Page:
@Tim: I am nothing if not erratic. I didn't know she was doing a Pixar voice, but given how often she's sprung for cameo roles and animation voiceovers, this indeed seems like an ideal match.

@Brook: Thanks!

@Guy: The only way for the world economy to be in worse shape than it is would be for me to start a career in finance. Don't worry about that. Lovely to hear that our Emma Awakenings went so similarly, as I'm sure a lot of people's did. I never have caught up with Fortunes of War; she used to refer to it frequently during those Merchant Ivory-era interviews, but I had no access to it at the time, and I've never tied up the loose end. I'm not a big fan of that Angels adaptation, either, nor was I wholly sold on the made-for-TV Look Back in Anger that she and Ken did back in the late 80s, under the co-direction of Judi Dench. But it's kind of hard for me to imagine loving any production of that play. One of the jewels in her TV crown, though, was her glorious, Emmy-winning guest-starring role as "herself" on an early episode of Ellen, and I wish I'd found a way to incorporate it. Ellen worked briefly as her personal assistant, and we learned that Em wore a tiara and an empire-waist dress around her apartment... until the revelation that she's actually a trailer-park girl from Ohio, pretending to be English for the good roles. She ends the episode as a waitress.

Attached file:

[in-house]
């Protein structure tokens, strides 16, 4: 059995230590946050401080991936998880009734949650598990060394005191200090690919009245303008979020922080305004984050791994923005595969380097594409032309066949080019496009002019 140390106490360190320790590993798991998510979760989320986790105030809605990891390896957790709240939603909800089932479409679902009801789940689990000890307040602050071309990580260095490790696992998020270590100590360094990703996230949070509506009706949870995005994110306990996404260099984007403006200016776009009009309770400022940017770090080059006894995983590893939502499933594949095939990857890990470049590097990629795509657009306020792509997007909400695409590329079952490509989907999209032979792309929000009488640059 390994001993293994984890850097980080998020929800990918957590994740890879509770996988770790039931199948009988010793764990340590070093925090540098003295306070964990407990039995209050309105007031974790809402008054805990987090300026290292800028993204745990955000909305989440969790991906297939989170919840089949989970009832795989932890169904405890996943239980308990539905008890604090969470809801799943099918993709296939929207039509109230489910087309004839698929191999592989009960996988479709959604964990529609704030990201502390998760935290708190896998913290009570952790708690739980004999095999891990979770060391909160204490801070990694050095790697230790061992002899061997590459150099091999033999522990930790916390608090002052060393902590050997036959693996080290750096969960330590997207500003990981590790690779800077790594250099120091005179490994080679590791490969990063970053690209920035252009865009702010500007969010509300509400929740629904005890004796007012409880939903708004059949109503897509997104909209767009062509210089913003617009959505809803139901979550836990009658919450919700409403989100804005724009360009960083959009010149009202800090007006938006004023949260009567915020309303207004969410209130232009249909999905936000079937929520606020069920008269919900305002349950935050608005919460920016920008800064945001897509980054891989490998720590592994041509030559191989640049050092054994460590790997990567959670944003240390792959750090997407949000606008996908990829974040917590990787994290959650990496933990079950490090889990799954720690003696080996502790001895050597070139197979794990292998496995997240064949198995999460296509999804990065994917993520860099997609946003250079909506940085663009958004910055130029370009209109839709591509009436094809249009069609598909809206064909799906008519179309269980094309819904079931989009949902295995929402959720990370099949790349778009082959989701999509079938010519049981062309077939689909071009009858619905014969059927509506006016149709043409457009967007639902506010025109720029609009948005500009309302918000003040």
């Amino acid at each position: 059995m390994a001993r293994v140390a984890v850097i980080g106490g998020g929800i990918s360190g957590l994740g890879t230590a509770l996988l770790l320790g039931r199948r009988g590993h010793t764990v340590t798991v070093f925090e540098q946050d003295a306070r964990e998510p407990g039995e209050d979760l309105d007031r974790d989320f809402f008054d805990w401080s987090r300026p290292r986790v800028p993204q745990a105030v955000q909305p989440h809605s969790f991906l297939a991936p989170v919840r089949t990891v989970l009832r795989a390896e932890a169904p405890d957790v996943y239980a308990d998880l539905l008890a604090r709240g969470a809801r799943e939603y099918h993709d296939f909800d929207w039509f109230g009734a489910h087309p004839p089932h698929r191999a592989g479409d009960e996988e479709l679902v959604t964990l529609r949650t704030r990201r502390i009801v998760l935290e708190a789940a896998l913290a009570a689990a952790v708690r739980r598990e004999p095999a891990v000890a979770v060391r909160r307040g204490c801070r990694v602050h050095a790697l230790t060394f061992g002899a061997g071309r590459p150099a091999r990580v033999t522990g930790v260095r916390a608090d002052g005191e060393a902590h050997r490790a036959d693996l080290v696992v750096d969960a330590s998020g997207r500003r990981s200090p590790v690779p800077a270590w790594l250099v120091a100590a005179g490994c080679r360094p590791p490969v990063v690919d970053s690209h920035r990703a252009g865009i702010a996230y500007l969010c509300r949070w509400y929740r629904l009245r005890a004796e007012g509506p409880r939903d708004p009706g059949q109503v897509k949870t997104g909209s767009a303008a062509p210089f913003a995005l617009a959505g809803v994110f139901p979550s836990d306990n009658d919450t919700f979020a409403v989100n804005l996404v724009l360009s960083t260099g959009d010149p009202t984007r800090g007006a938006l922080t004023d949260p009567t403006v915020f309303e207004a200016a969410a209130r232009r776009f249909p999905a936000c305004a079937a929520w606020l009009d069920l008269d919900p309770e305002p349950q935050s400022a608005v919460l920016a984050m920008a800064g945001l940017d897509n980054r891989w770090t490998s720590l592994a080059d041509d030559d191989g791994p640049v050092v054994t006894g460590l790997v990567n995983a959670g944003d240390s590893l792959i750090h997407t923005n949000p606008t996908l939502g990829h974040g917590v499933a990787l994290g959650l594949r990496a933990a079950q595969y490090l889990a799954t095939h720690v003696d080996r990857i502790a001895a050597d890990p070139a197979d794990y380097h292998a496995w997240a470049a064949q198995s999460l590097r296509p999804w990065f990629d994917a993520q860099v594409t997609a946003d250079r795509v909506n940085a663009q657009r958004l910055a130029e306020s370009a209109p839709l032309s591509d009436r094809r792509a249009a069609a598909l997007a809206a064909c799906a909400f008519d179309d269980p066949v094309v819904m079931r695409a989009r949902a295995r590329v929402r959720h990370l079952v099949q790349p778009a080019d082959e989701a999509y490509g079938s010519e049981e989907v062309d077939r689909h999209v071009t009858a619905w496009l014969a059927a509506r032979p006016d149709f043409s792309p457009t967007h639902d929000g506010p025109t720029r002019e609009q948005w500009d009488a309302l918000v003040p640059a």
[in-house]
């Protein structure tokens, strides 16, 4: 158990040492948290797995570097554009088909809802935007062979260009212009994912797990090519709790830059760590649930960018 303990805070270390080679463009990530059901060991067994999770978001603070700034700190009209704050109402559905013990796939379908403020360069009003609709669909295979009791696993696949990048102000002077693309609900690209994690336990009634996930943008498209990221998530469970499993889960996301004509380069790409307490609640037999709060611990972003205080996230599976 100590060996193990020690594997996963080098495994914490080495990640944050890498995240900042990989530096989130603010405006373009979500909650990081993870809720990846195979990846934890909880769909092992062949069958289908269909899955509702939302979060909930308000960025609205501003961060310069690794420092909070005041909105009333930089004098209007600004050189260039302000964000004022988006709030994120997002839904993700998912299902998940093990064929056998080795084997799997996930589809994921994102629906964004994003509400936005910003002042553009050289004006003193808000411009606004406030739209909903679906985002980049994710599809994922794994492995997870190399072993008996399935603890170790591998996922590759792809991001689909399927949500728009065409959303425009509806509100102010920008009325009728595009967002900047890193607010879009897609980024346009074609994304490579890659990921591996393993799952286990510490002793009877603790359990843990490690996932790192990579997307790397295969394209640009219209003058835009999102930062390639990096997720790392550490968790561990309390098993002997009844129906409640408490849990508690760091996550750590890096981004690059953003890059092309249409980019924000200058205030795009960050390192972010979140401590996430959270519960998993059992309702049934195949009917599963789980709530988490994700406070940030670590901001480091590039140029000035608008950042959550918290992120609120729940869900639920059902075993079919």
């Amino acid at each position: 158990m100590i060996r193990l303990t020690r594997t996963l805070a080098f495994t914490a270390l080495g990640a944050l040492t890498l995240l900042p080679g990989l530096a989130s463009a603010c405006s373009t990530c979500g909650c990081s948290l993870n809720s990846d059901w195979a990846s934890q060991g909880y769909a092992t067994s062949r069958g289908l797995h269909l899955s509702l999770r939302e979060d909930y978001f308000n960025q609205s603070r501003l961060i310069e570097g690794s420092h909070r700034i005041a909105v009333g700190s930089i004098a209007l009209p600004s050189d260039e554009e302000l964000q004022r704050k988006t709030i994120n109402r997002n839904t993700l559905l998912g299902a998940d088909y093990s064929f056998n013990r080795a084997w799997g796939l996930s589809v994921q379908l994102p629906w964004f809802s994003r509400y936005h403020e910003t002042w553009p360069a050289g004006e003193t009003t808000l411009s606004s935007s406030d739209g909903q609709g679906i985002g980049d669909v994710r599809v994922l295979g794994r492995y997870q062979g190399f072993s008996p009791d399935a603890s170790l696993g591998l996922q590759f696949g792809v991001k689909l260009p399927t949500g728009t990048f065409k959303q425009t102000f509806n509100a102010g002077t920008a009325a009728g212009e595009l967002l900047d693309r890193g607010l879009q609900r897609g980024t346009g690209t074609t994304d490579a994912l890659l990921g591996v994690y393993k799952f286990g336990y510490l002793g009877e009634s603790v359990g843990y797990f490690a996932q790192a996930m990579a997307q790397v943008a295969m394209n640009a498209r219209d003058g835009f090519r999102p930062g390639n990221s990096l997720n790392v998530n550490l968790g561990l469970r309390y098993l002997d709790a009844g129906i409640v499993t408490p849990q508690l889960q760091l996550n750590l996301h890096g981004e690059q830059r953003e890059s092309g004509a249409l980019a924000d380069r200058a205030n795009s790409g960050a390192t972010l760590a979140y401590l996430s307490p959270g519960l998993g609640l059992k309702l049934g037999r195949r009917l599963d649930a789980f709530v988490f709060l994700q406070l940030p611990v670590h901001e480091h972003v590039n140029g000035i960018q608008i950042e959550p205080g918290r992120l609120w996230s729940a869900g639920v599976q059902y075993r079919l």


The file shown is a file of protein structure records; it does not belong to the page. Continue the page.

@A:EE: I've actually never seen that Twelfth Night and thus cannot comment, but I probably will when it comes time to write up HBC for one of these pages.

@Jim and @Michael: Thanks to you both! Hopefully Emma wouldn't mind me arching my brow at that Brideshead performance, and will still agree to carry the letter. Tilda in Merchant Ivory is indeed a distasteful thought, though Emma going conceptual and subversive for Derek Jarman would have been luscious, and fully plausible.

12:55 PM, April 15, 2010  
Blogger NATHANIEL R said...

@Nick -- just wanted to say that I'm thrilled someone else has finally agreed with me that Much Ado About Nothing is her best performance in 1993 -- if it weren't for Holly Hunter's Piano work that year I'd almost be tempted to say "best of year"

@Guy -- i hate it when people are proud to have moved on from Merchant/Ivory. Just saying. They get such little respect but they made such wonderful films for such a good stretch. I think the fact that they became their own subgenre and there were so many inferior imitations of their style really blinded people to their brilliance.

12:45 AM, April 21, 2010